The Discipline of Joy & More Thoughts on Off the Clock by Laura Vanderkam

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I’ve compiled some additional thoughts on Off the Clock: Feel Less Busy While Getting More Done by Laura Vanderkam. You can read about my time diary experiment here.

Progress is motivational, and makes time feel expansive. In the time-perception survey, people who strongly agreed with the statement “Yesterday, I made progress toward my personal or professional goals” were 20 percent more likely than the average survey respondent to believe that they generally had enough time for the things they wanted to do.

Time is elastic. It stretches to accommodate what we choose to put into it. Investing in your happiness might mean going for a walk on a beautiful spring morning, even if it means you start work a little later. Generally, the work gets done because it has to get done, but in one world you’ve started your day with a bit of bliss, while in the normal version of life you haven’t. It can mean making space for a hobby or a regular get-together with friends. Even bits of time can be used for bits of joy, like reading via the Kindle app on your phone rather than checking email. You will eventually answer the emails that require answers. You always do. But if there’s anything else you want to do, happiness comes from doing it first.

Vanderkam highlights the importance of making time to do the things that make us happy first, before the other things. It reminded me of the Eisenhower Matrix that prioritizes the Important-Urgent and the Important Non-Urgent over all other types of activities, but Vanderkam suggests that most Important-Urgent work eventually gets done so why not spend a little time on the things that can energize and motivate you?

I tend to agree with the view. I’ve found that no matter how much work has piled up and no matter how daunting a deadline may be, I’ve never regretted taking a little bit of time to go for a run, get a lift in, play around with Sidney, or grab a bite with my wife. And even when I’m in the midst of cranking on a pile of proposals or working out some messy issue from work, Vanderkam suggests that part of the key to happiness is learning to “enjoy while enduring”:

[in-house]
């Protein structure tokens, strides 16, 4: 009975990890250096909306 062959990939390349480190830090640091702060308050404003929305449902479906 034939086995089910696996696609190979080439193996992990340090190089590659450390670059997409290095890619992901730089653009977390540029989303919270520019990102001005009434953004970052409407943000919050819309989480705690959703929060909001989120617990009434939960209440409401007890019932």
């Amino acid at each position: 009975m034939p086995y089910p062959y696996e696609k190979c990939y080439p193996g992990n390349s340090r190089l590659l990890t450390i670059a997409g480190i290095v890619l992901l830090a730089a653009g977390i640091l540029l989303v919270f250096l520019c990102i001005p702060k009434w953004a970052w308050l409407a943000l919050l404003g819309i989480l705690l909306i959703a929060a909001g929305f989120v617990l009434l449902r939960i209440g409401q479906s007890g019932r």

While your time is, mostly, a choice, parts of life aren’t going to be blissful. Sometimes this is because of past choices, or choices made about the future. Sometimes it’s pure circumstance. Dark moments are inevitable. On some days, time’s eternal ticking can be a blessing. Nothing lasts forever. But if it is possible to flip the switch from enduring to enjoying, or enjoying while enduring, this can change the experience of time. To do so one must become, for lack of a better phrase, good at suffering.

She uses endurance athlete Amelia Boone as an example of someone who, while toughing it through 24 hours of intense and painful obstacle courses, finds the time to enjoy the sunrise and the camaraderie with fellow athletes. This example reminded me of the few Spartan races that I endured with my friends and how, between the discomforts and physically taxing obstacles, there were many moments of joy when we reached a fueling station for water and snacks or when the sun would come out and warm us after we had been freezing from a muddy obstacle. A more daily example is my commute to work and how it’s possible to switch from enduring to enjoying as I accept the crowded subway cars and unexpected delays while losing myself in a good book or being productive in jotting down ideas for an upcoming meeting.

The ability to enjoy while enduring is a really useful skill that can lessen the trauma of a poor experience. I recall an instance when my Barrel partners and I were stranded at LAX for several hours due to plane delays. While we were unhappy about the situation, we made the best of it and had ourselves a little airport picnic with some leftovers we had packed up from the restaurant the night before. We made makeshift plates out of coffee cup covers and had ourselves a fancy gourmet picnic. It helped to pass the time, and we had a good laugh about it.

Thoughtful people naturally construct stories to make sense of their lives. It takes real work to keep one unpleasant aspect of your life from becoming your entire narrative. Many intelligent people can’t muster themselves to do this work; hence, the tendency to brood.

Similar to the importance of enjoying while enduring, the ability to understand and be aware that life is so much more than a singular, negative experience or circumstance is an important key to happiness. I remember when I had greater difficulty with this, letting stresses like money, someone else’s relative success, or a perceived slight really cloud my mind and keep me in a funk. These days, I’ve become better at letting go and moving on to the next thing, understanding that there’s no real upside in being preoccupied with negative thoughts.

The discipline of joy requires holding in the mind simultaneously that this too shall pass and that this too is good. This alchemy of mind isn’t easy, but the good life is not always the easy life. Happiness requires effort. It is not just bestowed; it is the earned interest on what you choose to pay in.

I absolutely love this concept–that joy takes work, focus, and discipline. And in the context of time, joy requires the acceptance and appreciation that time is limited and that good moments come and go. This is why I think it’s so important to continually make plans to spend time with people I love, endure a little hassle to experience things that I’ll enjoy and remember, and keep the mind sharp and nimble so that I remember to savor what’s been good, deal with what needs dealing, and discard or ignore the things that ultimately don’t matter.

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